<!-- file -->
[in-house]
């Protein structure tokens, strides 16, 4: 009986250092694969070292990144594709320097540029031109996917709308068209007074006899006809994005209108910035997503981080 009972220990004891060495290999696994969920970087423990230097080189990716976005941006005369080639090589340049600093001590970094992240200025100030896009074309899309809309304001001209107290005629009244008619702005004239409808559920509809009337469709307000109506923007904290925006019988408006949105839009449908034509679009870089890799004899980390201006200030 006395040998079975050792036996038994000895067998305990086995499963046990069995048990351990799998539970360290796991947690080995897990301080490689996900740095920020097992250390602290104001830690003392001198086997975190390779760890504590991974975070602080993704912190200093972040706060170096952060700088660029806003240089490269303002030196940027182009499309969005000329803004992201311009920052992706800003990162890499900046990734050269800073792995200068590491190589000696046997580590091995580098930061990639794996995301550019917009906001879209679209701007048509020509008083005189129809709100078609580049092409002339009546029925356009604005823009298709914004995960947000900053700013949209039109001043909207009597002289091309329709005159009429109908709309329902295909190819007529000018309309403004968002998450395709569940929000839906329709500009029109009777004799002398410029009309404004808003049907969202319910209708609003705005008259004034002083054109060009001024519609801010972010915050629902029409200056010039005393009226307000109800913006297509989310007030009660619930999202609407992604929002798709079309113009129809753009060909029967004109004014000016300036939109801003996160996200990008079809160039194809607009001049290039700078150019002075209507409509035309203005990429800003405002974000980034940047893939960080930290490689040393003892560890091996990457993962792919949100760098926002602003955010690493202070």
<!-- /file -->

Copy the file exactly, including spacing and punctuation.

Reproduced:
[in-house]
């Protein structure tokens, strides 16, 4: 009986250092694969070292990144594709320097540029031109996917709308068209007074006899006809994005209108910035997503981080 009972220990004891060495290999696994969920970087423990230097080189990716976005941006005369080639090589340049600093001590970094992240200025100030896009074309899309809309304001001209107290005629009244008619702005004239409808559920509809009337469709307000109506923007904290925006019988408006949105839009449908034509679009870089890799004899980390201006200030 006395040998079975050792036996038994000895067998305990086995499963046990069995048990351990799998539970360290796991947690080995897990301080490689996900740095920020097992250390602290104001830690003392001198086997975190390779760890504590991974975070602080993704912190200093972040706060170096952060700088660029806003240089490269303002030196940027182009499309969005000329803004992201311009920052992706800003990162890499900046990734050269800073792995200068590491190589000696046997580590091995580098930061990639794996995301550019917009906001879209679209701007048509020509008083005189129809709100078609580049092409002339009546029925356009604005823009298709914004995960947000900053700013949209039109001043909207009597002289091309329709005159009429109908709309329902295909190819007529000018309309403004968002998450395709569940929000839906329709500009029109009777004799002398410029009309404004808003049907969202319910209708609003705005008259004034002083054109060009001024519609801010972010915050629902029409200056010039005393009226307000109800913006297509989310007030009660619930999202609407992604929002798709079309113009129809753009060909029967004109004014000016300036939109801003996160996200990008079809160039194809607009001049290039700078150019002075209507409509035309203005990429800003405002974000980034940047893939960080930290490689040393003892560890091996990457993962792919949100760098926002602003955010690493202070």